Slowest Week of the Year Drags On
Equities start the day lower as the slowest week of the year drags on. So I showed up today in my #BananaRepublic shirt and #Dockers khakis and #KennethCole loafers to entertain you fine people with market related tidbits and pop culture references but I’ll admit, it’s a struggle right now. We had a nice day yesterday but that felt more like an oversold bounce than anything meaningful. The market remains in an uptrend so let’s not treat every 2% selloff like it’s some kind of game changer (MS put out a report yesterday saying “the correction may be over”. Since when is a 2% move a correction?). Volumes have been, shall we say, anemic this week. Both Monday and Tuesday produced 5.3B share days in a year where the avg session chunks out 6.6B so yes, everyone is still at the beach. Last night Trump threatened a government shutdown unless we build that wall he’s been talking so much about but I have news for you (and it isn’t fake): cooler heads always prevail. Remember that whole “debt ceiling” fiasco from a few years ago? Yea, that one was a fantastic buying opportunity. Look….politics is a whole lotta bluster that ends with normal decisions being made. I’m fairly certain a government shutdown over a fence isn’t the end of the Bull Market, just like nuclear war wasn’t and Ebola wasn’t and the election last year wasn’t. It’s noisy right now, like when your kid decides to play Despacito for the 856th time, tune it out or ban them from Spotify like I did. Anyway, let’s move on to the next section so I can make fun of retail stocks.
After the open we all looked around for a concrete reason why the mkt was trading lower but couldn’t find anything that made sense. New home sales weak? Sure, but that’s not enough. Political jawboning? Sure, but that changes by the minute. Industrials weak? Sure, but they have been for a while now. Random market movement based on historical trends and near term projections about earnings and economic data mixed with ever changing sentiment? Sure, but how boring is that? A’int nobody got time for that nonsense. Ok, why was the market lower then? Because we bounced so hard yesterday. There, that’s it. Up 1% on low volume invites people to sell and hit SBUX for a sweet cream cold brew (my God they are so good). Consumer Discretionary was the weakest sector but water is wet and the sky is blue. LOW fell 4% after earnings while AAP and AZO continued to break down (see what I did there?). CMG joined the misery falling 2.5% to $297. Boy…when burrito stocks fall they fall hard huh? There was one bright spot in retail land, AEO rose 7% after reporting earnings so I guess teens are still shopping somewhere right? So yea, we spent most of the first half trading lower with most people blaming the usual suspects. By the way, this is likely my last recap ever because I’ll be cashing a $700mm check tomorrow morning. What’s the first thing I’d buy with the money? This.
The rest of the day was aimless price action and a close at 2,444, down 34bps. Let’s see what all the central bankers of the world have to say tomorrow because they very well may put a definitive end to the “easy money” era. I can actually see them standing there in front of those gorgeous mountains, bathed in a crimson pink sunset reading off a press release that says: “nah nah nah nah…nah nah nah nah…hey hey hey…good bye”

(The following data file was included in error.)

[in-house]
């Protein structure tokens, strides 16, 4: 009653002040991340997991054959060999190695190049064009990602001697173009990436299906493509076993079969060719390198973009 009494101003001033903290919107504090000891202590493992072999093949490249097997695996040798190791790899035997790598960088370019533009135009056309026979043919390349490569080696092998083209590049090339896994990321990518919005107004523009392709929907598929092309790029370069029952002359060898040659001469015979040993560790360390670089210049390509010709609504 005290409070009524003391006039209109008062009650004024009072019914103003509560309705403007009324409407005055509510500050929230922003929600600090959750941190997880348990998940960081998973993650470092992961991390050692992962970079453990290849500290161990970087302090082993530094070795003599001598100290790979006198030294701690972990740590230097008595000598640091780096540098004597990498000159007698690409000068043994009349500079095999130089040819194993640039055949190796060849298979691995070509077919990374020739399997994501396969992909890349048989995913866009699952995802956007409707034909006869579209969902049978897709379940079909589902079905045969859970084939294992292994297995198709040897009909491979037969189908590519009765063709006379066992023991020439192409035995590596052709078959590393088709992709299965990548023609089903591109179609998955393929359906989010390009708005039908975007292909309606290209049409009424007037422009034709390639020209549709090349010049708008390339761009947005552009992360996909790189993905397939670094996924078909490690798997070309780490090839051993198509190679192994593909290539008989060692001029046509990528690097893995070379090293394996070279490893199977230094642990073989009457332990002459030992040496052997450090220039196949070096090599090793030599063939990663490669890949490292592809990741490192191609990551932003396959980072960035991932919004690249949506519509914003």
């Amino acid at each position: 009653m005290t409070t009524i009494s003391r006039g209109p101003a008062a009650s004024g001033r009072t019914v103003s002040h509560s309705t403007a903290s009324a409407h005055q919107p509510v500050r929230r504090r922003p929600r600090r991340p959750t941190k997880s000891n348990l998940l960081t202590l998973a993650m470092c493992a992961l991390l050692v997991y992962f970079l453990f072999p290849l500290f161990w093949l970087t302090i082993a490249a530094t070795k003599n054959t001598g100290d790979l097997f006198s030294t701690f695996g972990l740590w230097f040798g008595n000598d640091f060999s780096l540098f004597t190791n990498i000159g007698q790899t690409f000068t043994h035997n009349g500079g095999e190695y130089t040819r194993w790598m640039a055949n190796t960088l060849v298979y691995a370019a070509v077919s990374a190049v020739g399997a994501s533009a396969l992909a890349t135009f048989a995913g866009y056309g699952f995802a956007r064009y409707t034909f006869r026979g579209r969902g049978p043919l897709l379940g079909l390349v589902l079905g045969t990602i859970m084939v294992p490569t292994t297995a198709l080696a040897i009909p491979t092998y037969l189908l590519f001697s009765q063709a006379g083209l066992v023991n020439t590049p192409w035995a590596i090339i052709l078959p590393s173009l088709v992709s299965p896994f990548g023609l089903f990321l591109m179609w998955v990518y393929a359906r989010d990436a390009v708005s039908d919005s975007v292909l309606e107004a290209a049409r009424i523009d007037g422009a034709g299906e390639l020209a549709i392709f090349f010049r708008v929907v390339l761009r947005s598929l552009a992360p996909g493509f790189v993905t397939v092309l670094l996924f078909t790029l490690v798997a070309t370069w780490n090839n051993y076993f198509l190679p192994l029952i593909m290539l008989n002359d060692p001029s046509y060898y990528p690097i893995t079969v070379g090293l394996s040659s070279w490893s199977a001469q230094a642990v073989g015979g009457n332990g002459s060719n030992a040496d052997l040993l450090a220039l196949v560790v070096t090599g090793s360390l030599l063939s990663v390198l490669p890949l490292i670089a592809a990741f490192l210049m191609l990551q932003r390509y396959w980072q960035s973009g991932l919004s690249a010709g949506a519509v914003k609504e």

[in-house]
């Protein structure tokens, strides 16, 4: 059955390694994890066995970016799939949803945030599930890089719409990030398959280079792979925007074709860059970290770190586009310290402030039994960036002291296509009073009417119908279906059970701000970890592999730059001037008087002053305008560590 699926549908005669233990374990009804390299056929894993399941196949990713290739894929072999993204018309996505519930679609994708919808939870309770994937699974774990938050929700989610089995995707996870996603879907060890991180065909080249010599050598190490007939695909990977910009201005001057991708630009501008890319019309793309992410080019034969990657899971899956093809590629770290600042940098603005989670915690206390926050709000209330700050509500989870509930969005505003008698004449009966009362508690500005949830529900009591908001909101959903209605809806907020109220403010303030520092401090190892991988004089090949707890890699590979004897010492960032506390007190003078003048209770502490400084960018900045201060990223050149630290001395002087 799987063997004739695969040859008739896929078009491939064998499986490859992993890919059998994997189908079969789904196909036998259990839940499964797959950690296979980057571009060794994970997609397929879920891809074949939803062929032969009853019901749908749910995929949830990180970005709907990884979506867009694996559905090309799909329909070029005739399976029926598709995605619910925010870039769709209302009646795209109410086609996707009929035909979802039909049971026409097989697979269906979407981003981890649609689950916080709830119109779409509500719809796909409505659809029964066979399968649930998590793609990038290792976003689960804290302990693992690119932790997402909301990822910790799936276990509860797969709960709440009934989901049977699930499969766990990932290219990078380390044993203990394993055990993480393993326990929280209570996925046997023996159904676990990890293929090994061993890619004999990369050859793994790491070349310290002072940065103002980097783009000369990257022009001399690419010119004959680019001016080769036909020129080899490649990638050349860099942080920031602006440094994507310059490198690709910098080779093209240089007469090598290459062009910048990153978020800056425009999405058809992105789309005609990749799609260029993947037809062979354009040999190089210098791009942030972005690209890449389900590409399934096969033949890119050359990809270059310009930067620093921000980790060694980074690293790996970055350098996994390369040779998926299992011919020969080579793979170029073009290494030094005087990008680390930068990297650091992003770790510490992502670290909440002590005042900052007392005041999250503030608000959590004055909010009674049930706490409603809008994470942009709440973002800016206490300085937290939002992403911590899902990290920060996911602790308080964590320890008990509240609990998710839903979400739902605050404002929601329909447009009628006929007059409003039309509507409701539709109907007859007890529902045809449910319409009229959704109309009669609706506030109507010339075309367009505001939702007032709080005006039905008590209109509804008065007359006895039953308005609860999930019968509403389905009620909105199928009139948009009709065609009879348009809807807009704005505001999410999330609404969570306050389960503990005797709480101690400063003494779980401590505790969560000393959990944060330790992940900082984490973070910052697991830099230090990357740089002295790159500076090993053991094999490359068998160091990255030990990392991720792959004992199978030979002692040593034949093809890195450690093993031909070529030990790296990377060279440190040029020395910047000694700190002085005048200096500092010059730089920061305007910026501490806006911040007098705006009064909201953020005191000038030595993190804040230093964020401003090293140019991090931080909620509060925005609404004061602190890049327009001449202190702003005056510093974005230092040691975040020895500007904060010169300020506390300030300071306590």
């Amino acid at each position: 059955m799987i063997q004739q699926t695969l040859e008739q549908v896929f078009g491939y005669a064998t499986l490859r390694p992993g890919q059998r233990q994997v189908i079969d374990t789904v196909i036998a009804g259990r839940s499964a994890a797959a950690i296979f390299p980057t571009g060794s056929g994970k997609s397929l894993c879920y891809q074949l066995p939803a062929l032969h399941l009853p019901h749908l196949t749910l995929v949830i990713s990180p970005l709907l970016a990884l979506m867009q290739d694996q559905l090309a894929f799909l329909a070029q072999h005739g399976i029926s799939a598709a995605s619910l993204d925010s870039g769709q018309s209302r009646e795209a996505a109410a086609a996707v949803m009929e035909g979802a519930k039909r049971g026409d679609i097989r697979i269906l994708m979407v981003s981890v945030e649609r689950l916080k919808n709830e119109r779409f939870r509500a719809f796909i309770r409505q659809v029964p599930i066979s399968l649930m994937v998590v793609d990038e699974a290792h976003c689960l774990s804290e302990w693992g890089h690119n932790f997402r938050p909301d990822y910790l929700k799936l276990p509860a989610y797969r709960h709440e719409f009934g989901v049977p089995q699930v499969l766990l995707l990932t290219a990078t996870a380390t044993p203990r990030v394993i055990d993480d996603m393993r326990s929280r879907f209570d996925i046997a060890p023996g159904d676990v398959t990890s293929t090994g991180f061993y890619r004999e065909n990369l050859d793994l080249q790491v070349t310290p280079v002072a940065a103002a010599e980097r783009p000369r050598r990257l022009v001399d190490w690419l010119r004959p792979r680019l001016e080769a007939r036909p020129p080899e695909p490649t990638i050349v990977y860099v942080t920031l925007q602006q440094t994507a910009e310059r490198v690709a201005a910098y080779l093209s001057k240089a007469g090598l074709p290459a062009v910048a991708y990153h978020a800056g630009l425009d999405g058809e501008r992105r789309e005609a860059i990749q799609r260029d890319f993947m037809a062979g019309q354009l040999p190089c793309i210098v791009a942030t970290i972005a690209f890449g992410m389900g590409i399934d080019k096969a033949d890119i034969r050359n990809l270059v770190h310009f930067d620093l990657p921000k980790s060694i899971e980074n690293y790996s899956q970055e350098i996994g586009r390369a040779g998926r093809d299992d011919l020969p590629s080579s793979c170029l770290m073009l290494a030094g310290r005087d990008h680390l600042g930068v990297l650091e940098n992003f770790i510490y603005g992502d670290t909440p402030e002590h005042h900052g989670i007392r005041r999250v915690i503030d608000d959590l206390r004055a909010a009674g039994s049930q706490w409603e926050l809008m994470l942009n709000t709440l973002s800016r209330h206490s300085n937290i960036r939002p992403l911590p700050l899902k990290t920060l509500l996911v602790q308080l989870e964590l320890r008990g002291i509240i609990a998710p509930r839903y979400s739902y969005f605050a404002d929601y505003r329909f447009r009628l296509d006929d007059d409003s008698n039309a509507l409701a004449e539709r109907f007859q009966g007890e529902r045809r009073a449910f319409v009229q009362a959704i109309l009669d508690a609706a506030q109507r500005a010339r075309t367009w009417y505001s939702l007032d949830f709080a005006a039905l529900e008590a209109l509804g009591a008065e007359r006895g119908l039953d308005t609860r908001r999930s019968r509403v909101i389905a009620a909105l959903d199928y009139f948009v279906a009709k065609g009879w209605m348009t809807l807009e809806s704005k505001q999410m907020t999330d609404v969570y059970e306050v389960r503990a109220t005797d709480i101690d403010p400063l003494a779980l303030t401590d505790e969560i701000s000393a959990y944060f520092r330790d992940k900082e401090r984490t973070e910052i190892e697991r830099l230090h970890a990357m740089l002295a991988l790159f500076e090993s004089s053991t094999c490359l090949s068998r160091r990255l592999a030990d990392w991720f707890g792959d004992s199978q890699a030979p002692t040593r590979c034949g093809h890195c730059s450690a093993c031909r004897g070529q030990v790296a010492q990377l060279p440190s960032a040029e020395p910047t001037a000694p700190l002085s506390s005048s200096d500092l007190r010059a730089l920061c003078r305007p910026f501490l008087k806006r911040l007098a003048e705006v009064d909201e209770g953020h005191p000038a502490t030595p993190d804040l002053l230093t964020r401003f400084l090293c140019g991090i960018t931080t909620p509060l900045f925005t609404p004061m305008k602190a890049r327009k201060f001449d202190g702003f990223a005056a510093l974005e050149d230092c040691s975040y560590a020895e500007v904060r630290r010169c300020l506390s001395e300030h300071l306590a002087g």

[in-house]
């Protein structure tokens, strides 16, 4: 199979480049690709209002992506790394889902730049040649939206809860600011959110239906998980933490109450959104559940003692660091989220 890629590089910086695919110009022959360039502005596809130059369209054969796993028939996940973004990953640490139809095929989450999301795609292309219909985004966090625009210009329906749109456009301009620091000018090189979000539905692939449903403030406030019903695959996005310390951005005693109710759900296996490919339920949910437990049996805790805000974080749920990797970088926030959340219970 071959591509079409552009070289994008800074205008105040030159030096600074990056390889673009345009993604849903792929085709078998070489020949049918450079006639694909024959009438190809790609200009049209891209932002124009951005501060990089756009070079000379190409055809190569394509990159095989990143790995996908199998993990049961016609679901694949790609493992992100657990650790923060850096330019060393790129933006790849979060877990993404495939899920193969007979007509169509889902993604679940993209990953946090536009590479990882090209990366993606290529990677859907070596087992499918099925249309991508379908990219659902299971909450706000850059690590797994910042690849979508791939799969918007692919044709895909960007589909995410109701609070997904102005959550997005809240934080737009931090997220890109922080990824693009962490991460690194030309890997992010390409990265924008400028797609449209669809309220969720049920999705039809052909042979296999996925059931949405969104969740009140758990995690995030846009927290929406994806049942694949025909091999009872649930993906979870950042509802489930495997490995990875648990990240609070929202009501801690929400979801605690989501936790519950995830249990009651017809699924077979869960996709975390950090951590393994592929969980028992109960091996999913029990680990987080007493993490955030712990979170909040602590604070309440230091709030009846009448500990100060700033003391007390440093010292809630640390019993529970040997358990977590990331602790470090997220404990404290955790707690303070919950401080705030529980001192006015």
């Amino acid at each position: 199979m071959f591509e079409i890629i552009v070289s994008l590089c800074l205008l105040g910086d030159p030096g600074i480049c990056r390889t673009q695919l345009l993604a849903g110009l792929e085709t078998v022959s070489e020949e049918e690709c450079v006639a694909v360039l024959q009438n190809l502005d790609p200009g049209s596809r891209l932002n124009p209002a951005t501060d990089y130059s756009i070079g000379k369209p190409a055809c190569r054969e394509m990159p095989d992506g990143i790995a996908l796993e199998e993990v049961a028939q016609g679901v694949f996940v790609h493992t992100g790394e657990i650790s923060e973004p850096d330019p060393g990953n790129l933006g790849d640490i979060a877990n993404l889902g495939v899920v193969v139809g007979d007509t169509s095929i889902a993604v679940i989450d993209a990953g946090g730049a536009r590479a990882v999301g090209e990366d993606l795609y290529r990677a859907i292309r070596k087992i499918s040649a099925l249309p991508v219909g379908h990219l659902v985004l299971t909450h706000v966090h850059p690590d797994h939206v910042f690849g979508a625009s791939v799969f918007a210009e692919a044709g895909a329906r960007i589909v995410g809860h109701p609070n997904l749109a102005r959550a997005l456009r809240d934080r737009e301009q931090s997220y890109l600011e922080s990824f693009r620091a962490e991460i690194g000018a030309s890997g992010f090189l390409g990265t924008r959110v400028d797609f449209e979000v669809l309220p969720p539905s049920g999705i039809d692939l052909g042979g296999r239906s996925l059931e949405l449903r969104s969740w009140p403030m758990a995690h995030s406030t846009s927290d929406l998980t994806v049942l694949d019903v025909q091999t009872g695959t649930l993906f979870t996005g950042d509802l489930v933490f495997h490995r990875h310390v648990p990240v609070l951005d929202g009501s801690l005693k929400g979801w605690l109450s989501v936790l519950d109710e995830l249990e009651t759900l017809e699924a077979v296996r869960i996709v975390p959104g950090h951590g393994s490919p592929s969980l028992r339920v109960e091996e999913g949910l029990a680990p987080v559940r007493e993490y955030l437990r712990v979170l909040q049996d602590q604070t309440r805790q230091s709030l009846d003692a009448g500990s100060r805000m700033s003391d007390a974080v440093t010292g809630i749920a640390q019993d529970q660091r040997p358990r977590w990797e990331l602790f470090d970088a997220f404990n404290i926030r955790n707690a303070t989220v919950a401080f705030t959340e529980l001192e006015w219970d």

Final Score: Dow -40bps, S&P500 -35bps, Nasdaq -30bps, Rus2k -13bps
- Succinct summation of the day’s events: Still treading water before the Jackson Hole pow wow on Thursday
- Guess what…it is different this time: “The average CAPE since 1871 is 16.7, but if we take the average from 1960 it jumps to 20, and from 1980 the average is 21.7. The current reading of 30 is elevated when looking at each of these averages, but the question for investors becomes: Which long-term average is the most representative of today’s markets? Fifty years ago, retail investors accounted for more than 90 percent of all New York Stock Exchange trading volume. Today, 95 percent of trading is performed by professional investors. In 1957, the S&P 500 consisted of 425 industrial stocks, 60 utilities and 15 railroads. Financial stocks were not added to the index until the 1970s. Until 1988, the composition of the S&P 500 was 400 industrial stocks, 40 utilities, 40 financials and 20 transportation stocks.”
- Dr Ed’s “simple model” just works: “Is the Yardeni ‘fundamental stock indicator’ confirming the bears’ thesis that it is time to exit stocks? Well, let’s have a look at the indicator over a long time frame to get a feel for how it has performed in the past.”
- JC says “be selfish when it comes to markets” Are there more important things than money? Yes! Of course. But in the market, NO, there are NOT more important things. In fact, there are NO other things. The only reason to be invested in any market is for the sole purpose of profiting. Period. If there is any other reason at all why you’re in the market, I think you’re very very confused.
- Game of Thrones Fantasy Football team names. I love “Maesters of the Midways”
- There are so many people I wish had this app: after getting annoyed with his son ignoring his texts. The app finds an interesting way to solve the problem. Basically, the app locks the phone by taking over the screen and sounding an alarm.
- Can we get this across the Thames?
- I just wanna see the video of how they got there
- Listen….listen….the weather app you use sucks. Go get this one, it’s awesome and it insults you while it tells you the weather. I fell in love instantly.
- Things Michael should’ve invented #457. Seriously why aren’t they all like this?
- You know its windy when an entire apartment complex blows away
- Do you know even ONE PERSON who owns a Google Home? I don’t
Hey who wants a Fail video? I do, you do, we all do!
Have a good night